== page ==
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Friday, May 16, 2008

Ayers Applauds Chicago's Ban on Laptops in the Classroom

I previously blogged Dean Saul Levmore's decision to pull Internet access out of the University of Chicago's law school classrooms (as well as Doonesbury's great take on the issue).  Ian Ayres (Yale), who launched the anti-laptops in the classroom movement in 2001 with his New York Times op-ed, applauds Chicago's laptop ban on Freakonomics:

In praising Levmore, I should be clear that there is no good a priori argument against multitasking. The case is at best an empirically-informed hunch about what is the best way to teach. I see some power to a parentalism argument that teachers should ban surfing because it impedes students’ ability to learn.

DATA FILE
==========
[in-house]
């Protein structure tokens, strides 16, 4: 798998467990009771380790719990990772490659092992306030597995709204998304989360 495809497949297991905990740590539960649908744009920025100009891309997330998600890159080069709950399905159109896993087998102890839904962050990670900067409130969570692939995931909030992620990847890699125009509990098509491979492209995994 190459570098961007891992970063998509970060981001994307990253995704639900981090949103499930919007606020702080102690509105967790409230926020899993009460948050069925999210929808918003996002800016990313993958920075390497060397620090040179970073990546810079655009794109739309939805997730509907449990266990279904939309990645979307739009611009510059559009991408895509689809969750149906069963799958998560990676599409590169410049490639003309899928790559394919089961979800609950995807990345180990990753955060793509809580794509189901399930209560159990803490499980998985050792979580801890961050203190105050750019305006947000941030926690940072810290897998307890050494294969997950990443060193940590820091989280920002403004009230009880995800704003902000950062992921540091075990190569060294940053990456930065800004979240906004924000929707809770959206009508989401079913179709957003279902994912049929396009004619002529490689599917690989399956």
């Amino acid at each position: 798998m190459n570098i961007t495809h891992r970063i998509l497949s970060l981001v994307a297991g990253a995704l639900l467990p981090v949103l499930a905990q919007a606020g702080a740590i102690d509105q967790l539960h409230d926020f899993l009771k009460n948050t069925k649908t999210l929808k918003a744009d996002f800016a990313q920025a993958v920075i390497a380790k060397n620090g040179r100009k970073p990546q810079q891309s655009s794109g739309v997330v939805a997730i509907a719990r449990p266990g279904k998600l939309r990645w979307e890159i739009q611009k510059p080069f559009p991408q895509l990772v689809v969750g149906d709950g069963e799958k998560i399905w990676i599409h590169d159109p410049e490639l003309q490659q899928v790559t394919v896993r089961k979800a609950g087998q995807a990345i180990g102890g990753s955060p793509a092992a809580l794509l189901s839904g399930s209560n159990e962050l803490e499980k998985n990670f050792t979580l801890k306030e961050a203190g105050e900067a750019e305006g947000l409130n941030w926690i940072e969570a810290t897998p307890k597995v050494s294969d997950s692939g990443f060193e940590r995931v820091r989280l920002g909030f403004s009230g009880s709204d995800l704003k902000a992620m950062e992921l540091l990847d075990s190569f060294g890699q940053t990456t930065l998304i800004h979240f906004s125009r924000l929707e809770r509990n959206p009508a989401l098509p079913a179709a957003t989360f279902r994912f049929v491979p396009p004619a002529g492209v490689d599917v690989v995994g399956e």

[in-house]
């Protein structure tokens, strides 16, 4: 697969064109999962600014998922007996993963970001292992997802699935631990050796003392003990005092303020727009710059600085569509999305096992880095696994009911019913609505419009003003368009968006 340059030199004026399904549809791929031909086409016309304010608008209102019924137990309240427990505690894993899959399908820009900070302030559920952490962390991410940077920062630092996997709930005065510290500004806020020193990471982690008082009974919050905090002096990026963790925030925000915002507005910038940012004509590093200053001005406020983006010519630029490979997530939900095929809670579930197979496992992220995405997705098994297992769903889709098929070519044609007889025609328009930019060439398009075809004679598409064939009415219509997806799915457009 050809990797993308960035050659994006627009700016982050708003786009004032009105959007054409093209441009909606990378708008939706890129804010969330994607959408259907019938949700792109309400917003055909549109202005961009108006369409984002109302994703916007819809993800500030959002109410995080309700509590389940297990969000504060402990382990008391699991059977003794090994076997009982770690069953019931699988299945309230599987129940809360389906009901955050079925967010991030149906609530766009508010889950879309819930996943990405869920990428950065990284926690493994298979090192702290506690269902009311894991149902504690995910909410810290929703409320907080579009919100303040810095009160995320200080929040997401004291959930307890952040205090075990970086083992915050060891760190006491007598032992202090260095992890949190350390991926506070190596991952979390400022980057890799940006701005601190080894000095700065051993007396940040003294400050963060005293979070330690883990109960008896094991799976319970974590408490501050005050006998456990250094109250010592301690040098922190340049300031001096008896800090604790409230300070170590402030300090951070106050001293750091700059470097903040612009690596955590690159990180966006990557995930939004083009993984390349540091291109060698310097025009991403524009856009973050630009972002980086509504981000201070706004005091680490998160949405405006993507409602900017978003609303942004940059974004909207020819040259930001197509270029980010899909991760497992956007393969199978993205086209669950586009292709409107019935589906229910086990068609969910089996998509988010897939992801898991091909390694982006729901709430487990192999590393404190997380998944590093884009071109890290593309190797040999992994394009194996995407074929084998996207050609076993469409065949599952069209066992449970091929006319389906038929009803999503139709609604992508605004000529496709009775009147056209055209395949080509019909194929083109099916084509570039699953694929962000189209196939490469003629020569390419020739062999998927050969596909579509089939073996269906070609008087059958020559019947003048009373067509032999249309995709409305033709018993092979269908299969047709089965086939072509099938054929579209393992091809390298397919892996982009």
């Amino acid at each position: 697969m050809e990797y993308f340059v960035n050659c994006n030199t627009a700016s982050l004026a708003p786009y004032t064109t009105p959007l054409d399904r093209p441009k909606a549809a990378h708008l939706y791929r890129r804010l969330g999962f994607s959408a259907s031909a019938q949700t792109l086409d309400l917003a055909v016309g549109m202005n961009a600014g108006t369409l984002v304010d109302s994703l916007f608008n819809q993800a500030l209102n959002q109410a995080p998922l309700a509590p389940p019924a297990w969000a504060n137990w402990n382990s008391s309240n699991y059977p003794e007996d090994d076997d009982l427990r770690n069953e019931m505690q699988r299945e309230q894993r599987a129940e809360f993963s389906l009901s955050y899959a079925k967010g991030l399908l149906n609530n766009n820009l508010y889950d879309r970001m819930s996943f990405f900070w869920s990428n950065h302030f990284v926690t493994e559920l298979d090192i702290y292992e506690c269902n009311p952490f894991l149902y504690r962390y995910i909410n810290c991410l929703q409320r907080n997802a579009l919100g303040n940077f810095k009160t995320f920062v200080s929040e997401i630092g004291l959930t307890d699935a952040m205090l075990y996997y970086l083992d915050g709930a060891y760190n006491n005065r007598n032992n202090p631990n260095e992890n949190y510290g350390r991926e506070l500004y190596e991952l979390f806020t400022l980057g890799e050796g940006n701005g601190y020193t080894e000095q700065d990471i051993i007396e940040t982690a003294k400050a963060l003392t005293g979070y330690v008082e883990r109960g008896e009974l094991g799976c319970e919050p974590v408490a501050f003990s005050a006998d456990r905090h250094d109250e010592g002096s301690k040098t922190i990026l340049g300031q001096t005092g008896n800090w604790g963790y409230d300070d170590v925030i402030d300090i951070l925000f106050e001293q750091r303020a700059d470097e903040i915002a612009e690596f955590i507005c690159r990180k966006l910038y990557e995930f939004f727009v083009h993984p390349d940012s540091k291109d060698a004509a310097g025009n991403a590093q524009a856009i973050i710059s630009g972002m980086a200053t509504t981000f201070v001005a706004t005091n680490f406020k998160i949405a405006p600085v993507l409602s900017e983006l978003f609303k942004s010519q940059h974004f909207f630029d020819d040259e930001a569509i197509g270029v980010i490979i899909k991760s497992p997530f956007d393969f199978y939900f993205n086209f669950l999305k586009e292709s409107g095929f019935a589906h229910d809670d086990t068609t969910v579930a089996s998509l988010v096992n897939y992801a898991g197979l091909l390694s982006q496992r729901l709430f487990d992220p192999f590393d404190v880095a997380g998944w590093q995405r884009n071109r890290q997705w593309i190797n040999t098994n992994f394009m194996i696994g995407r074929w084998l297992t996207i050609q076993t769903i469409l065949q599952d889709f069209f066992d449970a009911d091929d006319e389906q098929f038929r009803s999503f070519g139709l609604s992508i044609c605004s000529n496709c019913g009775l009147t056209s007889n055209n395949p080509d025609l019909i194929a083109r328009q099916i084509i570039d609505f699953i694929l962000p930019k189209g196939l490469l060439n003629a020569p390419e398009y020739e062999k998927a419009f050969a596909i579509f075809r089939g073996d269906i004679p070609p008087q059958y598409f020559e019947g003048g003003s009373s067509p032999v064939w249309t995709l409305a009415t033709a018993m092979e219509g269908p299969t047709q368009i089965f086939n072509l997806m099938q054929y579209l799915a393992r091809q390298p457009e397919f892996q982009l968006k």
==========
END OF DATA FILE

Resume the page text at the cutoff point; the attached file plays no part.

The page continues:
Law students are adults who generally can decide for themselves what is in their best interest — but I still don’t think it would be a good idea to have beer or magazines available in class. As someone who has played way too much Minesweeper in my day, I think some activities are just a bit too tempting.

Still, I’m worried that my own weakness is leading me to take away the rights of others. My sainted father brought me up short when, after reading my original oped, he said, “I thought you were a liberal?”

The “negative externalities” of surfing provide a stronger basis for switching the default:

The laptop screen is a billboard that is very visible to other students sitting behind the gamer. Surfing and game playing in particular can be very distracting — both visually and in the signal they send to others that you don’t care about class. Multitasking also makes students less present as participants in class discussion. Surfing doesn’t stop students from taking notes, but it degrades the quality of their attention. ...

In recent years, I’ve tried to balance student liberty with my negative externality concern by allowing surfing, but only in the back row of class. In the back row, at least, it isn’t a visual distraction. And I view these back-benchers as virtually a step away from non-attendance.